NASA mission targets more accurate snowpack data

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NASA Airborne Snow Observatory measurements of snow water equivalent (top image) and snow albedo, or reflectivity (bottom image) for the Tuolumne River Basin in California’s Sierra Nevada on April 21, 2013. The snow water equivalent measured the total water contained as snow in the basin on that date at 375 million cubic meters, or enough to fill the Rose Bowl about 1,180 times. The albedo map expresses the percentage of sunlight reflected back to space by the snow. The lower the albedo, the faster the snowmelt rate and runoff. Image credit: NASA/JPL-Caltech.

Aerial surveys with high-tech instruments will create detailed snow maps, yielding better runoff forecasts

FRISCO — Data from an ambitious new NASA aerial program could help resource managers get a jump on global warming, with more precise and timely snowpack measurements.

By Summit Voice

NASA’s Airborne Snow Observatory began it’s three-year demonstration mission in April, with weekly flights over the Tuolumne River Basin in California’s Sierra Nevada and monthly flights over Colorado’s Uncompahgre River Basin. Scientists involved in the program hope to start covering the entire Upper Colorado River Basin.

The data is already paying off for power companies and water managers, who can use real-time updates to allocate water resources more efficiently, for storage, irrigation and municipal supplies.

Most snowpack measurements are currently collected via ground-based surveys and from automated SNOTEL sites. Airborne mapping can cover more ground and gather data from areas without observation stations, resulting in more accurate forecasts. Continue reading

Biodiversity: Sierra Nevada frogs proposed for listing

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Recovery efforts for Sierra Nevada yellow-legged frogs may get a boost from a proposed endangered species listing. Photo courtesy U.S. Fish and Wildlife Service.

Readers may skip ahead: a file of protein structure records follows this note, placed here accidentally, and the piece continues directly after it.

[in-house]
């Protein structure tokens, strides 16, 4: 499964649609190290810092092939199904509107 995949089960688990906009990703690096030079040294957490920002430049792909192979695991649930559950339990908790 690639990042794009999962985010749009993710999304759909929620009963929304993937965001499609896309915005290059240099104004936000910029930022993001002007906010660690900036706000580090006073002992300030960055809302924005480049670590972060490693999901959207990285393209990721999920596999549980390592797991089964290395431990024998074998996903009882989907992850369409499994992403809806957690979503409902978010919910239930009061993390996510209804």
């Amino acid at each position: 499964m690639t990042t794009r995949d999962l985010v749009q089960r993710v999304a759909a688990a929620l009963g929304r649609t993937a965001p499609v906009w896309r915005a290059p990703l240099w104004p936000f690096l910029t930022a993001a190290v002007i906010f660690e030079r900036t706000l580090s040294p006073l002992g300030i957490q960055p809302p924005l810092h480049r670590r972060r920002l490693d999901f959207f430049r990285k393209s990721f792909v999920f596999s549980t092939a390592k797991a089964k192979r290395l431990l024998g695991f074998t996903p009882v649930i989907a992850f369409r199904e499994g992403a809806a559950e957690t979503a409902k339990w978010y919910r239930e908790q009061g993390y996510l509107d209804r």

Endangered Species Act protection could help stem decline and boost recovery efforts

By Summit Voice

SUMMIT COUNTY — After suffering decades of decline  from habitat destruction, disease, predation by nonnative trout, pesticides and climate change, native Sierra Nevada amphibians may get some measure of protection under the Endangered Species Act.

The U.S. Fish and Wildlife Service last week proposed listing Sierra Nevada yellow-legged frogs and Yosemite toads. The agency also proposed protection for a population of mountain yellow-legged frogs that lives in the southern Sierra Nevada. The plan also includes an initial proposal to designate more than 2 million acres of critical habitat.

The proposal are the result of a 2011 agreement between the Center for Biological Diversity and the USFWS to speed up endangered species protection decisions for 757 imperiled animals and plants around the country. So far, 56 species have been fully protected and another 96 have been proposed for protection under the settlement agreement.  Continue reading

Illegal pot farmers killing rare wildlife in California

Between 80 and 90 percent of dead fishers in study area found with traces of rodenticides

Marijuana growing on national forest land near Winter Park Ski Area.

A rare fisher. Photo courtesy U.S. Forest Service.

By Summit Voice

SUMMIT COUNTY —While comic book characters like the Fabulous Furry Freak Brothers may live up to the stereotype of Earth-loving hippies, the reality of pot-growing on public lands is far uglier.

In a new study, UC Davis researchers found that rat poison deployed by illegal marijuana growers is killing rare forest mammals like the fisher, which makes its home in some of California’s most remote backcountry terrain.

Fishers in California, Oregon and Washington have been declared a candidate species for listing under the federal Endangered Species Act.

“I am really shocked by the number of fishers that have been exposed to significant levels of multiple second-generation anticoagulant rodenticides,” said pathologist Leslie Woods of the UC Davis California Animal Health and Food Safety Laboratory System, which conducted the necropsies. Continue reading